Tuck has chosen to excavate the basement surrounding the steam-leaking heat pipe rather than dig up the Italian tiles of our kitchen floor above -- as our plumbers had advised -- to fix the ailing heating system.
"As with many things, the advice seems deceptively simple: Be kind," was the bottom line at the recent Evolution of Psychotherapy Conference [via Arts & Letters Daily], something we would never attend, especially after we googled the philosophy of the keynote speaker, the disagreeably all-about-me Patch Adams. Yet there was much there that made sense:
The relatively young science of psychotherapy -- 120 years old -- has spent much of its time focusing on just one person in a couple, thinking that curing that person's neuroses would automatically improve the marriage, Zeig says. Not until recently have researchers begun focusing on what successful couples do to foster enduring marriages.
Q: What's the most common problem for couples in jeopardy?
A: Often it's a struggle to be right, and couples will sacrifice being effective in order to be right.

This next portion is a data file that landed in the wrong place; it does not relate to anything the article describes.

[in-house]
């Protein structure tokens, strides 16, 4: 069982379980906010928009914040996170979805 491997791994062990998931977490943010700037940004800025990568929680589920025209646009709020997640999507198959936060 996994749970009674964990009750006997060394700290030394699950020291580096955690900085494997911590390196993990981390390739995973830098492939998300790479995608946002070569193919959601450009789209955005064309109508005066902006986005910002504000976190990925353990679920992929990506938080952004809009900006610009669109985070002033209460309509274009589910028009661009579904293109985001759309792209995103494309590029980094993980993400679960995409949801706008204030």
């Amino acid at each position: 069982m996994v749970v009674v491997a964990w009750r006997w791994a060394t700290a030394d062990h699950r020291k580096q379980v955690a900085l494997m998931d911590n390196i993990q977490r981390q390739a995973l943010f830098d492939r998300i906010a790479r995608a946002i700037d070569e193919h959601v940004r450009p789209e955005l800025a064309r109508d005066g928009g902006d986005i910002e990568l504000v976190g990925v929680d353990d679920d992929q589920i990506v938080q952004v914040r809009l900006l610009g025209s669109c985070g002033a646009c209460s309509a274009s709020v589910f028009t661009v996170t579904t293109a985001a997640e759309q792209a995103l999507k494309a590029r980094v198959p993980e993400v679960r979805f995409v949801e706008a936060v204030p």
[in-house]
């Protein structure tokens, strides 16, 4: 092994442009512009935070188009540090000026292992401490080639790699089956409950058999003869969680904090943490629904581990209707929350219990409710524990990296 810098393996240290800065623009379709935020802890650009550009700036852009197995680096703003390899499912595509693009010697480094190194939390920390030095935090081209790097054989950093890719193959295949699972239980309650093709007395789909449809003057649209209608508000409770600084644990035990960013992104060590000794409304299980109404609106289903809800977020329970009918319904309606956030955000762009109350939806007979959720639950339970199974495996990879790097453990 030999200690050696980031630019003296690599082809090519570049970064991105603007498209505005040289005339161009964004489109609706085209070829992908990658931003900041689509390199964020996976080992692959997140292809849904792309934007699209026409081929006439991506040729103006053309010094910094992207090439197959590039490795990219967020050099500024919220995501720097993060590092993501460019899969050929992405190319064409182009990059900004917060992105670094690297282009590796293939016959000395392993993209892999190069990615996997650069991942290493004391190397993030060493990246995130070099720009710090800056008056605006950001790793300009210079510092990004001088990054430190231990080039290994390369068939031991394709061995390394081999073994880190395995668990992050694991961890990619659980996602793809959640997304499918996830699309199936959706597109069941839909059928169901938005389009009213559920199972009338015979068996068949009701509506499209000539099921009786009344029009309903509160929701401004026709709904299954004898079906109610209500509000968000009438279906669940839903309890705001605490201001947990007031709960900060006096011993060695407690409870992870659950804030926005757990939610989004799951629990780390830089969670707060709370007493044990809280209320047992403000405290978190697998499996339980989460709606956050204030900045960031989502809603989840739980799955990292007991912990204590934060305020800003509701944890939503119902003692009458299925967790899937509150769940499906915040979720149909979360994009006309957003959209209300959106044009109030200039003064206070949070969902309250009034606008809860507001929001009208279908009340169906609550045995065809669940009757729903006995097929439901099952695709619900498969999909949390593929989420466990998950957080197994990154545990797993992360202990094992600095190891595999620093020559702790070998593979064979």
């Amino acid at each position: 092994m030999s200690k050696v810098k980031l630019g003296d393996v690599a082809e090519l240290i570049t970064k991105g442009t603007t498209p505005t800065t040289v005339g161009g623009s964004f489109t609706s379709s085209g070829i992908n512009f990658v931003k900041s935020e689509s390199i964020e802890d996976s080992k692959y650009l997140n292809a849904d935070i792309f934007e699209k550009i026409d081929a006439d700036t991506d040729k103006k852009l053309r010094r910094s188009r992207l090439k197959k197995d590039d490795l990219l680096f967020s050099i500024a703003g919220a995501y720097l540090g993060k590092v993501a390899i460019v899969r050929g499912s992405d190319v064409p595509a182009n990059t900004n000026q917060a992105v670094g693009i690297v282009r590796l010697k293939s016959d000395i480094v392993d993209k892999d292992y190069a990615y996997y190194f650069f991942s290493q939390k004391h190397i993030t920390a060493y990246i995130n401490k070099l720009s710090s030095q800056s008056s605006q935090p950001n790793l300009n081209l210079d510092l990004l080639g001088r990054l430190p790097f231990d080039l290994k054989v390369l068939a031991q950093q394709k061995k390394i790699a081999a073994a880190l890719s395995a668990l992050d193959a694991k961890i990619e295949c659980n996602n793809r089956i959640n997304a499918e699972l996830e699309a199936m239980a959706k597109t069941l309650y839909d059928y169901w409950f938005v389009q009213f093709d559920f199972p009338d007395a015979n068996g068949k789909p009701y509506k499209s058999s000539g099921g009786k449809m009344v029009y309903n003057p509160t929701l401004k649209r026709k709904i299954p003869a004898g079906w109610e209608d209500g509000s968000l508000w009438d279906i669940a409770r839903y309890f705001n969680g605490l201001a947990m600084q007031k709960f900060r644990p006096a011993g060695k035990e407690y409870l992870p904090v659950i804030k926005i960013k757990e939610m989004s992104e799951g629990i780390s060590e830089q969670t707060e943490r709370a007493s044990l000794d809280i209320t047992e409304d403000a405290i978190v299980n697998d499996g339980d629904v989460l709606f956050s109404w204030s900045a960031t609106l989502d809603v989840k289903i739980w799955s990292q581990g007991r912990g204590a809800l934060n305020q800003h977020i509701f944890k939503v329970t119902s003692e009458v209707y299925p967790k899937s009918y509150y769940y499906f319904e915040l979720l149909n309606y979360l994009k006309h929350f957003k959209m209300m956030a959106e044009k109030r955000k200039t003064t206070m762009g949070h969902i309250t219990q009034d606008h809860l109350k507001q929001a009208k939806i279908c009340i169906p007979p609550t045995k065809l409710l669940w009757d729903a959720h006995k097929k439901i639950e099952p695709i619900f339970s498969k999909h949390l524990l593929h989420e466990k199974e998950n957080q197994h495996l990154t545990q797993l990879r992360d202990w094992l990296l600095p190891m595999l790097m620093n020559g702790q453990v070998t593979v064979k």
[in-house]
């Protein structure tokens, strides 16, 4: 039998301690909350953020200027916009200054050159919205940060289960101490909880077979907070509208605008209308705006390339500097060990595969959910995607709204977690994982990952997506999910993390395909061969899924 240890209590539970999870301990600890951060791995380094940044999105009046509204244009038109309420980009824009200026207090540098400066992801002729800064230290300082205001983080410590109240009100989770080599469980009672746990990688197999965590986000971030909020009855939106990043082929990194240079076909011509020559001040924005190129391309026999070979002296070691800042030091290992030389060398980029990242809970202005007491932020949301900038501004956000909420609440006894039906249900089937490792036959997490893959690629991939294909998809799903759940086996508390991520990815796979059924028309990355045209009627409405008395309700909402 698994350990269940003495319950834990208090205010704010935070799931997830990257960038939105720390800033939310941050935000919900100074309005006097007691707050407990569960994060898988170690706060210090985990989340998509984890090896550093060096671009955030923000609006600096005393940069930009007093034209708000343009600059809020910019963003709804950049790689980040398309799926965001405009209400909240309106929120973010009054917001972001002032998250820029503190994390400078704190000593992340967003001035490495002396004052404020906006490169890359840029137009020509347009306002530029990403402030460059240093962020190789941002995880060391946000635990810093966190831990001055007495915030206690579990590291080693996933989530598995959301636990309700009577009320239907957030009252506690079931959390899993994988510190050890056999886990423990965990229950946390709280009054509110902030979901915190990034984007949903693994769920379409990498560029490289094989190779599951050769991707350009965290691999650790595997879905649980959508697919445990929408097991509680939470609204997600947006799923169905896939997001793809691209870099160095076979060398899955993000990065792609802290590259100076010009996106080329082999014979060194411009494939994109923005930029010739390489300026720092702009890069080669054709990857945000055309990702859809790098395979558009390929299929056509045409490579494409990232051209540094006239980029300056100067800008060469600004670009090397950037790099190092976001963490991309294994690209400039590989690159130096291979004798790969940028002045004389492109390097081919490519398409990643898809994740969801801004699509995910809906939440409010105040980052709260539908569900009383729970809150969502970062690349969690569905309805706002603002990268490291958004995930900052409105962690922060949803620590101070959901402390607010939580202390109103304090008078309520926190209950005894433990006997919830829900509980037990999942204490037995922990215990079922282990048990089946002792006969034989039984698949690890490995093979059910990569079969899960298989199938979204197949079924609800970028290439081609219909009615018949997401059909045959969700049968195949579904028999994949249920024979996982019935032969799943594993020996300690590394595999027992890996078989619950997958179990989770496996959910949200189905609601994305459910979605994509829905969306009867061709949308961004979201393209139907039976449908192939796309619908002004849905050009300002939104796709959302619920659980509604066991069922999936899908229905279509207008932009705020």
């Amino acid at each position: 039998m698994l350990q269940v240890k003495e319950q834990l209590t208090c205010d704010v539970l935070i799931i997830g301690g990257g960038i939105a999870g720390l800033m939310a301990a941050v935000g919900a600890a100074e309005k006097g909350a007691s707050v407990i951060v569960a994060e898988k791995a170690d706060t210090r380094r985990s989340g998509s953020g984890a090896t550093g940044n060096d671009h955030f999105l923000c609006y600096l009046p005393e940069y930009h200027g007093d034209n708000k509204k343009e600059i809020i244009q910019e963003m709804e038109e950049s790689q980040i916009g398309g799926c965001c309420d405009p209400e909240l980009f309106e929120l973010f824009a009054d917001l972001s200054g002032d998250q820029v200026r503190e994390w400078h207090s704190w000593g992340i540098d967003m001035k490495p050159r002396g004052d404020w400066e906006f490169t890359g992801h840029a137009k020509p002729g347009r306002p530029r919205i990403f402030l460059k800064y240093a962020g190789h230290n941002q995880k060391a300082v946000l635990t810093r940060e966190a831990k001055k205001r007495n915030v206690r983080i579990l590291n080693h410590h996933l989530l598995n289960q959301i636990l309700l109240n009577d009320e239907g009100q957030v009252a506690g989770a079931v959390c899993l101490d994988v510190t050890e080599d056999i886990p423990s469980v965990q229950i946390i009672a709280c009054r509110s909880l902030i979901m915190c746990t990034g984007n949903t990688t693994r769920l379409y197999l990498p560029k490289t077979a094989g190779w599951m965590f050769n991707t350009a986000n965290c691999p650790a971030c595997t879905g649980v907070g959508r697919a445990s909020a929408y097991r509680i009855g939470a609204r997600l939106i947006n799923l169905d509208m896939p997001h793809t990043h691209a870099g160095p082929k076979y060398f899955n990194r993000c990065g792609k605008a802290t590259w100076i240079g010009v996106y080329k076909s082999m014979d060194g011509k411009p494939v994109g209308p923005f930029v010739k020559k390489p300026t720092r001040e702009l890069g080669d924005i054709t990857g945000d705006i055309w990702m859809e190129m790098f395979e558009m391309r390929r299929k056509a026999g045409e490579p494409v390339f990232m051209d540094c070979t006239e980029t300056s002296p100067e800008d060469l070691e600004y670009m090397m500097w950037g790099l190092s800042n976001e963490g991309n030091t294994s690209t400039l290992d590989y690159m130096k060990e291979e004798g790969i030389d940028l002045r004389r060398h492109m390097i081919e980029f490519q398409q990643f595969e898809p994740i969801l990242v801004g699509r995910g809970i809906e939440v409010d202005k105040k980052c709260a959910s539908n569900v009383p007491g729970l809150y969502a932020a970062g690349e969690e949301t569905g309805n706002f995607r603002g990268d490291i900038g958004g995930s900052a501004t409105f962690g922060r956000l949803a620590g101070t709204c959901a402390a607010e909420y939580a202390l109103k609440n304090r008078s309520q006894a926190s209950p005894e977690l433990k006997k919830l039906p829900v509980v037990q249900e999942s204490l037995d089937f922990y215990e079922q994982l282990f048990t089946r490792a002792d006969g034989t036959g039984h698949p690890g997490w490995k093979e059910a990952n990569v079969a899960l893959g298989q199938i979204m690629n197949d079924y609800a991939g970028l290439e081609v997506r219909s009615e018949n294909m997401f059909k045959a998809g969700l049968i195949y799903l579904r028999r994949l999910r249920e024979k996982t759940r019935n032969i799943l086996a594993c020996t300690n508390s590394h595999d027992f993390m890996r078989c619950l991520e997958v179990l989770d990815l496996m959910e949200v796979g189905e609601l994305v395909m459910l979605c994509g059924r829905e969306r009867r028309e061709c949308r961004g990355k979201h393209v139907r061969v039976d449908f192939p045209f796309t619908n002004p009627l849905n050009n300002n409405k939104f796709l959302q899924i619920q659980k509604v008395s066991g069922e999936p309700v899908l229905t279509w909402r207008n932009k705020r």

As he excavates the site around the offending heating-system pipes, Tuck decants the soil into big old, mostly joint-compound and driveway-sealer blacktop containers and then wheelbarrows them out to the west forty.
More from the "Evolution of Psychotherapy Conference:
Q: What are things people do that doom marriage?
A: Criticism. Any generalization that begins with, 'You never,' or, 'You always.' Criticism is a communication stopper. Using contempt. Calling your partner names. Incessant defensiveness and not being willing to listen to your partner's position. And the most damning is sullen silence. It's just deadly.
Undistracted by his Grandma's and Grandpa's obsessions, Baby is transfixed by a black-and-white puddy atop the fence that runs along the retaining wall out back.
"Be kind" is the bottom line. It works miracles. So simple you'd hardly ever think of it, but try it, early and often.